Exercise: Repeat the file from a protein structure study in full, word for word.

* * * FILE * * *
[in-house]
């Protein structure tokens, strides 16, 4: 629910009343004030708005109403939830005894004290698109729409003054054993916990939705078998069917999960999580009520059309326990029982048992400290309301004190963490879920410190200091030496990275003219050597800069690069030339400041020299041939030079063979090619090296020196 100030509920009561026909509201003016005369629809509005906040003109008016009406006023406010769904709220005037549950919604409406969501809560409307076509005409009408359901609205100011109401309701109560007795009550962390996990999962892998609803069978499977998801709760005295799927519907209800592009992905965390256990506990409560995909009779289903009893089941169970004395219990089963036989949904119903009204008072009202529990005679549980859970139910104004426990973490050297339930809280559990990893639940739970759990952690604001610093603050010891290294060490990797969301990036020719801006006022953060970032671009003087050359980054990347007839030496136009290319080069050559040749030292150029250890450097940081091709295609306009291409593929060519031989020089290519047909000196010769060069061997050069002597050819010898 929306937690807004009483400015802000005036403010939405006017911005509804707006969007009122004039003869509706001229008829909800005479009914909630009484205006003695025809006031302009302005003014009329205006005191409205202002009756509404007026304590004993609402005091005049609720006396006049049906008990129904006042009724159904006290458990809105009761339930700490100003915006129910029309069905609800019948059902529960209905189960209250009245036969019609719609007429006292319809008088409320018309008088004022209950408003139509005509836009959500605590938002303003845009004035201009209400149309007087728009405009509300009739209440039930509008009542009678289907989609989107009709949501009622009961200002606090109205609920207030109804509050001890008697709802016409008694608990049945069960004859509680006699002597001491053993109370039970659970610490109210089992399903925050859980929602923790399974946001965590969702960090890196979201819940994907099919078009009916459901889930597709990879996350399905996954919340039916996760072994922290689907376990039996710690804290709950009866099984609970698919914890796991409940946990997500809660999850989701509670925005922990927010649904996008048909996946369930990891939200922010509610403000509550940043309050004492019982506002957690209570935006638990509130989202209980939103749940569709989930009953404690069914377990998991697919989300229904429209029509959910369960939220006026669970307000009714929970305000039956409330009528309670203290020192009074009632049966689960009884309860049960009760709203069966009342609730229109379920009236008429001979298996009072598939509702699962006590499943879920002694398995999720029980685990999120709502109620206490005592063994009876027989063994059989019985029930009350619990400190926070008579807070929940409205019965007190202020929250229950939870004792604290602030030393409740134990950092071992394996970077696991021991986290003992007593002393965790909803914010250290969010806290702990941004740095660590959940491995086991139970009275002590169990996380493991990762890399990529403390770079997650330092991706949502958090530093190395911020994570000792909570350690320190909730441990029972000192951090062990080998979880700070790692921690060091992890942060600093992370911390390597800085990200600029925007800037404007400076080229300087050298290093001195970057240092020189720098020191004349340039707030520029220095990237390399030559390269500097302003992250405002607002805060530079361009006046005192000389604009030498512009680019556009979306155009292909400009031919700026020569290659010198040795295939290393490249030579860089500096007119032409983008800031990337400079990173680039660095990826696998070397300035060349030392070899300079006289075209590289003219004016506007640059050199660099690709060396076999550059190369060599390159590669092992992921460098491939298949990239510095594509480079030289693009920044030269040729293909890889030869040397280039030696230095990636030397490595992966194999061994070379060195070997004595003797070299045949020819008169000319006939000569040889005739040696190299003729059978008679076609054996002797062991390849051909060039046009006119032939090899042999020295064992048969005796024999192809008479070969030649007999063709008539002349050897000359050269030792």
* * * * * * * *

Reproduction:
[in-house]
């Protein structure tokens, strides 16, 4: 629910009343004030708005109403939830005894004290698109729409003054054993916990939705078998069917999960999580009520059309326990029982048992400290309301004190963490879920410190200091030496990275003219050597800069690069030339400041020299041939030079063979090619090296020196 100030509920009561026909509201003016005369629809509005906040003109008016009406006023406010769904709220005037549950919604409406969501809560409307076509005409009408359901609205100011109401309701109560007795009550962390996990999962892998609803069978499977998801709760005295799927519907209800592009992905965390256990506990409560995909009779289903009893089941169970004395219990089963036989949904119903009204008072009202529990005679549980859970139910104004426990973490050297339930809280559990990893639940739970759990952690604001610093603050010891290294060490990797969301990036020719801006006022953060970032671009003087050359980054990347007839030496136009290319080069050559040749030292150029250890450097940081091709295609306009291409593929060519031989020089290519047909000196010769060069061997050069002597050819010898 929306937690807004009483400015802000005036403010939405006017911005509804707006969007009122004039003869509706001229008829909800005479009914909630009484205006003695025809006031302009302005003014009329205006005191409205202002009756509404007026304590004993609402005091005049609720006396006049049906008990129904006042009724159904006290458990809105009761339930700490100003915006129910029309069905609800019948059902529960209905189960209250009245036969019609719609007429006292319809008088409320018309008088004022209950408003139509005509836009959500605590938002303003845009004035201009209400149309007087728009405009509300009739209440039930509008009542009678289907989609989107009709949501009622009961200002606090109205609920207030109804509050001890008697709802016409008694608990049945069960004859509680006699002597001491053993109370039970659970610490109210089992399903925050859980929602923790399974946001965590969702960090890196979201819940994907099919078009009916459901889930597709990879996350399905996954919340039916996760072994922290689907376990039996710690804290709950009866099984609970698919914890796991409940946990997500809660999850989701509670925005922990927010649904996008048909996946369930990891939200922010509610403000509550940043309050004492019982506002957690209570935006638990509130989202209980939103749940569709989930009953404690069914377990998991697919989300229904429209029509959910369960939220006026669970307000009714929970305000039956409330009528309670203290020192009074009632049966689960009884309860049960009760709203069966009342609730229109379920009236008429001979298996009072598939509702699962006590499943879920002694398995999720029980685990999120709502109620206490005592063994009876027989063994059989019985029930009350619990400190926070008579807070929940409205019965007190202020929250229950939870004792604290602030030393409740134990950092071992394996970077696991021991986290003992007593002393965790909803914010250290969010806290702990941004740095660590959940491995086991139970009275002590169990996380493991990762890399990529403390770079997650330092991706949502958090530093190395911020994570000792909570350690320190909730441990029972000192951090062990080998979880700070790692921690060091992890942060600093992370911390390597800085990200600029925007800037404007400076080229300087050298290093001195970057240092020189720098020191004349340039707030520029220095990237390399030559390269500097302003992250405002607002805060530079361009006046005192000389604009030498512009680019556009979306155009292909400009031919700026020569290659010198040795295939290393490249030579860089500096007119032409983008800031990337400079990173680039660095990826696998070397300035060349030392070899300079006289075209590289003219004016506007640059050199660099690709060396076999550059190369060599390159590669092992992921460098491939298949990239510095594509480079030289693009920044030269040729293909890889030869040397280039030696230095990636030397490595992966194999061994070379060195070997004595003797070299045949020819008169000319006939000569040889005739040696190299003729059978008679076609054996002797062991390849051909060039046009006119032939090899042999020295064992048969005796024999192809008479070969030649007999063709008539002349050897000359050269030792």